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Patrick Wilken, Ronald van den Berg, Jochen Braun, Wei Ji Ma; The limitations of spatial visual short-term memory. Journal of Vision 2010;10(7):774. doi: https://doi.org/10.1167/10.7.774.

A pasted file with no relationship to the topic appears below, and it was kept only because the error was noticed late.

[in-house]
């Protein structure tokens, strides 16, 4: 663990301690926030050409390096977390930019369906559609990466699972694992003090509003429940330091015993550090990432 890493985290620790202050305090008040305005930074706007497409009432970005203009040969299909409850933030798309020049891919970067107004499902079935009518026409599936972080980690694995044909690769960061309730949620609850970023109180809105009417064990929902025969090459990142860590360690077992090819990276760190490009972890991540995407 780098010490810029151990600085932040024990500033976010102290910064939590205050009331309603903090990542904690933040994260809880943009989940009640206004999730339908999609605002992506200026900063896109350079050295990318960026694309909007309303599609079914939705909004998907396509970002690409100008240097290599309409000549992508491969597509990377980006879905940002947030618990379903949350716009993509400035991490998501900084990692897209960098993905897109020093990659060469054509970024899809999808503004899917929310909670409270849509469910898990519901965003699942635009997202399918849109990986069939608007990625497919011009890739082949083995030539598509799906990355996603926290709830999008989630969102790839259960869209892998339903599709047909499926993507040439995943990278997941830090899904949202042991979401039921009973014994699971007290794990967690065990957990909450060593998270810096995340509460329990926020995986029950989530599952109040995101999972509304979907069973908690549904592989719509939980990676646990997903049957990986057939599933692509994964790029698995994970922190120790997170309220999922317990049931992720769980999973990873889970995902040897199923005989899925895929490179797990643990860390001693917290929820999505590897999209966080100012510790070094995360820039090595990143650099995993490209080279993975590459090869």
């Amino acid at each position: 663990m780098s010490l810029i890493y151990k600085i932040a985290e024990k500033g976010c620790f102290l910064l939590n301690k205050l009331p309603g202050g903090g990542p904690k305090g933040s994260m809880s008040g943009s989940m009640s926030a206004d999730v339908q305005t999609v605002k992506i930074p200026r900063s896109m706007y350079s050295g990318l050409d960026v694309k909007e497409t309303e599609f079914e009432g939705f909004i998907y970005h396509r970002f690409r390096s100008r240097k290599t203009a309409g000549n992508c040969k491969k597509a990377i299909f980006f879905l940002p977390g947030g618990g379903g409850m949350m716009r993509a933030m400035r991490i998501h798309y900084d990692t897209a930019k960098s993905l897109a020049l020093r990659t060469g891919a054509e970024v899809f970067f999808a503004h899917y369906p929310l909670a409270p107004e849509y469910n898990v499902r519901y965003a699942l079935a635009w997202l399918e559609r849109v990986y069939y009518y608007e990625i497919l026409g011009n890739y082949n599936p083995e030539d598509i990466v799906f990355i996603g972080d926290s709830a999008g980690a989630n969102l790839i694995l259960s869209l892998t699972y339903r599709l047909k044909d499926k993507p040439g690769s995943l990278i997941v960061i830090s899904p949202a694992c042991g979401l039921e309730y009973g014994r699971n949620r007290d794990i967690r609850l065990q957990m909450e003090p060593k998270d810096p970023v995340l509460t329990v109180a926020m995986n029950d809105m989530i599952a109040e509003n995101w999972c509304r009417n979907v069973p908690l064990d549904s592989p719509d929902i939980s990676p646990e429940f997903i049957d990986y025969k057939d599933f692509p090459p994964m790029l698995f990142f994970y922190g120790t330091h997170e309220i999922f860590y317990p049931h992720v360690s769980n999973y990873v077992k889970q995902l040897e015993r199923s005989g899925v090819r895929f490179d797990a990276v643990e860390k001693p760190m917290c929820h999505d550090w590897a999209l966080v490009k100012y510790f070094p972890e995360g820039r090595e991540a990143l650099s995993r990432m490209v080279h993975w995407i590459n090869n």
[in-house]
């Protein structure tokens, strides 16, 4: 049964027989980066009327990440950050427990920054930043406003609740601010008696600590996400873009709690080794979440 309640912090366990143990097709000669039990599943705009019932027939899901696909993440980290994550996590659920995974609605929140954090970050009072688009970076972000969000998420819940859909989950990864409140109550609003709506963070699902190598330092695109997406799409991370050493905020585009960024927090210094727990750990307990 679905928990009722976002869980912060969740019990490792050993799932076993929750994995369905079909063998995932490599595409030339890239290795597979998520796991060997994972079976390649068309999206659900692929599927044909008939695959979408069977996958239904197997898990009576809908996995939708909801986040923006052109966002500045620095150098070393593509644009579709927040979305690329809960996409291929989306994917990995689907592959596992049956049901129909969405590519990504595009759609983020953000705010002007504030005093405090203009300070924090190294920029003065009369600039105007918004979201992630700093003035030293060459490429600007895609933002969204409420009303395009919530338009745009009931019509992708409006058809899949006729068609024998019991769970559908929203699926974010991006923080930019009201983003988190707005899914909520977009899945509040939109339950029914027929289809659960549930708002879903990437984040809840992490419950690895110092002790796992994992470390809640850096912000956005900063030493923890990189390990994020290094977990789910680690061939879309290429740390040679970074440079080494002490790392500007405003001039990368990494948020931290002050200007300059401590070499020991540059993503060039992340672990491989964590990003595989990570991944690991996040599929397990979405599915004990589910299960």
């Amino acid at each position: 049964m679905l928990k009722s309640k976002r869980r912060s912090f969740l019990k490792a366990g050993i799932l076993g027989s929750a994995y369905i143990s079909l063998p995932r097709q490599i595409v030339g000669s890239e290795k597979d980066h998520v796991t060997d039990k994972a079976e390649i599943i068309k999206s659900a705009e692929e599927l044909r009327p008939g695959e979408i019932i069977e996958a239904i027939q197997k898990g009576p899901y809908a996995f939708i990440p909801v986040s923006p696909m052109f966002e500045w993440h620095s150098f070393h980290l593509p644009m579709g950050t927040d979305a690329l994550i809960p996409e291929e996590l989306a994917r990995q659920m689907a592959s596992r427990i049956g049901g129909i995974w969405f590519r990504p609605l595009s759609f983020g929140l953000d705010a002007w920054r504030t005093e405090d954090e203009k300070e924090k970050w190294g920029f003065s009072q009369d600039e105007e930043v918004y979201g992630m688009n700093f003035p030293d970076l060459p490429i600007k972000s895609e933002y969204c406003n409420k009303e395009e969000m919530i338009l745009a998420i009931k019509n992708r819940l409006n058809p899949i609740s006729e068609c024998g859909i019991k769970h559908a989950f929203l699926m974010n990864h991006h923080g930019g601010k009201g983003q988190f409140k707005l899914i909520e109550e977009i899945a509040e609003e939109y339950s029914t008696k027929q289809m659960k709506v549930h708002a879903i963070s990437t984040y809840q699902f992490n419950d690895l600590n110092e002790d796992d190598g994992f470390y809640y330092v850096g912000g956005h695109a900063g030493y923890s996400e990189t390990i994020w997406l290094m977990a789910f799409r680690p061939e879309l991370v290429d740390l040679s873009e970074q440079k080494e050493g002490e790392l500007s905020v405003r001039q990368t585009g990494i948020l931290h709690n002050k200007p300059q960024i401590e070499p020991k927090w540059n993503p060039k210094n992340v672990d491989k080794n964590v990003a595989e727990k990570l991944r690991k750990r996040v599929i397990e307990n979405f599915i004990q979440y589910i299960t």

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We present a novel experimental paradigm examining the effects of set size on the encoding of spatial location in visual short-term memory (VSTM). The nature of the structure of VSTM has recently been the subject of intense debate. One group of researchers (e.g. Zhang and Luck, 2008) have argued that changes in performance as a function of set size reflect limits in the number of items that can be encoded in VSTM. In contrast, we along with others (Wilken and Ma, 2004; Bays and Husain, 2008) argue that VSTM performance is limited by internal noise, which itself grows with set size. In our experiment, observers viewed randomly positioned Gaussian “blobs”, presented for 100 ms. After a 1000 ms ISI, a second display was shown that was identical to the first except that one blob was missing. The observer's task was to report the memorized location of this “missing” (target) blob. Logically, reports could fall into two categories: (1) those based on a noisy internal representation of the true location of the target; and (2) those in which no information about the target location was used. Accordingly, we fitted a mixture model consisting of a target-centered, bivariate Gaussian and a second, approximately uniform distribution centered on the fixation point. The proportion of responses that were assigned to the first distribution decreased as a function of set size, though significantly more slowly than would be predicted by a “4-item” slot model (e.g., Cowan, 2001). Importantly, we found that the precision of spatial localization decreased monotonically as a function of set size, independent of eccentricity. These results are consistent with a model of spatial VSTM in which responses are limited by a continuous resource that is distributed across all items.
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